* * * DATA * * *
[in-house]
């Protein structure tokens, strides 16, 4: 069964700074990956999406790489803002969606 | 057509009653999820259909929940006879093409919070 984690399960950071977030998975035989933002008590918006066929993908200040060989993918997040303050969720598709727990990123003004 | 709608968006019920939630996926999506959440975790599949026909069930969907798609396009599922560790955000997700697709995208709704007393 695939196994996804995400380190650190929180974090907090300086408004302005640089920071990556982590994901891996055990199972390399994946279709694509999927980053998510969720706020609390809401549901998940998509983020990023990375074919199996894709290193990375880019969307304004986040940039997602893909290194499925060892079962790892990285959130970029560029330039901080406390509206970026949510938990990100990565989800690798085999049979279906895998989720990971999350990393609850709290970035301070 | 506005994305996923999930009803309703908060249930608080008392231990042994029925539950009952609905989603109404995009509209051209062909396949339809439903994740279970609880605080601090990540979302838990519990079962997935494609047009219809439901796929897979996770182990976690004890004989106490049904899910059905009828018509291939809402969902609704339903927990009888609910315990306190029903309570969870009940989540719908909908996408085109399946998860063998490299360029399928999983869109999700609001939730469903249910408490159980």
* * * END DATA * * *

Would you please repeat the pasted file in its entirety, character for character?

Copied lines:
[in-house]
């Protein structure tokens, strides 16, 4: 069964700074990956999406790489803002969606 | 057509009653999820259909929940006879093409919070 984690399960950071977030998975035989933002008590918006066929993908200040060989993918997040303050969720598709727990990123003004 | 709608968006019920939630996926999506959440975790599949026909069930969907798609396009599922560790955000997700697709995208709704007393 695939196994996804995400380190650190929180974090907090300086408004302005640089920071990556982590994901891996055990199972390399994946279709694509999927980053998510969720706020609390809401549901998940998509983020990023990375074919199996894709290193990375880019969307304004986040940039997602893909290194499925060892079962790892990285959130970029560029330039901080406390509206970026949510938990990100990565989800690798085999049979279906895998989720990971999350990393609850709290970035301070 | 506005994305996923999930009803309703908060249930608080008392231990042994029925539950009952609905989603109404995009509209051209062909396949339809439903994740279970609880605080601090990540979302838990519990079962997935494609047009219809439901796929897979996770182990976690004890004989106490049904899910059905009828018509291939809402969902609704339903927990009888609910315990306190029903309570969870009940989540719908909908996408085109399946998860063998490299360029399928999983869109999700609001939730469903249910408490159980």